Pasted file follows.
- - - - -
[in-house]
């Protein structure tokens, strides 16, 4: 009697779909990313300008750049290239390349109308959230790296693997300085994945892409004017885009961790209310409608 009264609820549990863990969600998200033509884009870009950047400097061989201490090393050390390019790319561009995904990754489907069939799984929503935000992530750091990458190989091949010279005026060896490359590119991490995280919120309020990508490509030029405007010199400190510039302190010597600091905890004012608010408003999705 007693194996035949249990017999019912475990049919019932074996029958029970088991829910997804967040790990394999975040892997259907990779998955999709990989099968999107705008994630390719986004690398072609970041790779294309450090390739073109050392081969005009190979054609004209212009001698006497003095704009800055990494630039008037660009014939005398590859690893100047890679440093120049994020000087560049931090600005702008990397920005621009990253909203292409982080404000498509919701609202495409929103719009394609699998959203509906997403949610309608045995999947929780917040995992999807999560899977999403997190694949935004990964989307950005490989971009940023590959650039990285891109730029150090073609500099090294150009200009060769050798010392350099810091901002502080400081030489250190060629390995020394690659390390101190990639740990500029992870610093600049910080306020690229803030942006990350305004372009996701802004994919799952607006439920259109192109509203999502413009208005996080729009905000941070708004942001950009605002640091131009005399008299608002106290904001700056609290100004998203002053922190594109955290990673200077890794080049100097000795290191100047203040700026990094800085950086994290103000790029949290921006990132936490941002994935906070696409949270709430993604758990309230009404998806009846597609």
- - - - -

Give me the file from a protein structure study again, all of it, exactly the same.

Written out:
[in-house]
């Protein structure tokens, strides 16, 4: 009697779909990313300008750049290239390349109308959230790296693997300085994945892409004017885009961790209310409608 009264609820549990863990969600998200033509884009870009950047400097061989201490090393050390390019790319561009995904990754489907069939799984929503935000992530750091990458190989091949010279005026060896490359590119991490995280919120309020990508490509030029405007010199400190510039302190010597600091905890004012608010408003999705 007693194996035949249990017999019912475990049919019932074996029958029970088991829910997804967040790990394999975040892997259907990779998955999709990989099968999107705008994630390719986004690398072609970041790779294309450090390739073109050392081969005009190979054609004209212009001698006497003095704009800055990494630039008037660009014939005398590859690893100047890679440093120049994020000087560049931090600005702008990397920005621009990253909203292409982080404000498509919701609202495409929103719009394609699998959203509906997403949610309608045995999947929780917040995992999807999560899977999403997190694949935004990964989307950005490989971009940023590959650039990285891109730029150090073609500099090294150009200009060769050798010392350099810091901002502080400081030489250190060629390995020394690659390390101190990639740990500029992870610093600049910080306020690229803030942006990350305004372009996701802004994919799952607006439920259109192109509203999502413009208005996080729009905000941070708004942001950009605002640091131009005399008299608002106290904001700056609290100004998203002053922190594109955290990673200077890794080049100097000795290191100047203040700026990094800085950086994290103000790029949290921006990132936490941002994935906070696409949270709430993604758990309230009404998806009846597609």